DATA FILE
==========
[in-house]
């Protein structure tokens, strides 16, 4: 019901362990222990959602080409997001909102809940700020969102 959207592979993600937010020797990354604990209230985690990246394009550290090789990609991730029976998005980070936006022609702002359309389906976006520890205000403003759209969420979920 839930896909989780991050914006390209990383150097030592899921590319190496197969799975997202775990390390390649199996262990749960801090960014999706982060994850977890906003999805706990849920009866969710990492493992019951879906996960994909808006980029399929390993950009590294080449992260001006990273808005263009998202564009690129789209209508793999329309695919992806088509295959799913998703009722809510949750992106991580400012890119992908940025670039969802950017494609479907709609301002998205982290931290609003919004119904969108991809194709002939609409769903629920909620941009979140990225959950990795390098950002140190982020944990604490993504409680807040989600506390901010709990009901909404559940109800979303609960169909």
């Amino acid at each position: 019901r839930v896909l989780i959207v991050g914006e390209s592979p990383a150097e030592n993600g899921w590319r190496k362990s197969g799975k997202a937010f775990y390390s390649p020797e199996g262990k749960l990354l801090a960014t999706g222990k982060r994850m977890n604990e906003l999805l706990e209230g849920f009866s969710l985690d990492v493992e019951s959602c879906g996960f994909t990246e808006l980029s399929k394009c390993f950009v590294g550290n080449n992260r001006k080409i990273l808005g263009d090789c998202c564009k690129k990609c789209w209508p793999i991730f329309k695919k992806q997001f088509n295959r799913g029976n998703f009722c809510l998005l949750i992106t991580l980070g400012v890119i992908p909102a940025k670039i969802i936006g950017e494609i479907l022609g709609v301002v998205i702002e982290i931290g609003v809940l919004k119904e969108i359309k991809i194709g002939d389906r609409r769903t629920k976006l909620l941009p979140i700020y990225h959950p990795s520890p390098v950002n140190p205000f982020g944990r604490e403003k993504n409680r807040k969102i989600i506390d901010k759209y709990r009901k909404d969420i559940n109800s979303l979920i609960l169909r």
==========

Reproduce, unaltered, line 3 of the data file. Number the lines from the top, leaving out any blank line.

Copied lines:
């Amino acid at each position: 019901r839930v896909l989780i959207v991050g914006e390209s592979p990383a150097e030592n993600g899921w590319r190496k362990s197969g799975k997202a937010f775990y390390s390649p020797e199996g262990k749960l990354l801090a960014t999706g222990k982060r994850m977890n604990e906003l999805l706990e209230g849920f009866s969710l985690d990492v493992e019951s959602c879906g996960f994909t990246e808006l980029s399929k394009c390993f950009v590294g550290n080449n992260r001006k080409i990273l808005g263009d090789c998202c564009k690129k990609c789209w209508p793999i991730f329309k695919k992806q997001f088509n295959r799913g029976n998703f009722c809510l998005l949750i992106t991580l980070g400012v890119i992908p909102a940025k670039i969802i936006g950017e494609i479907l022609g709609v301002v998205i702002e982290i931290g609003v809940l919004k119904e969108i359309k991809i194709g002939d389906r609409r769903t629920k976006l909620l941009p979140i700020y990225h959950p990795s520890p390098v950002n140190p205000f982020g944990r604490e403003k993504n409680r807040k969102i989600i506390d901010k759209y709990r009901k909404d969420i559940n109800s979303l979920i609960l169909r």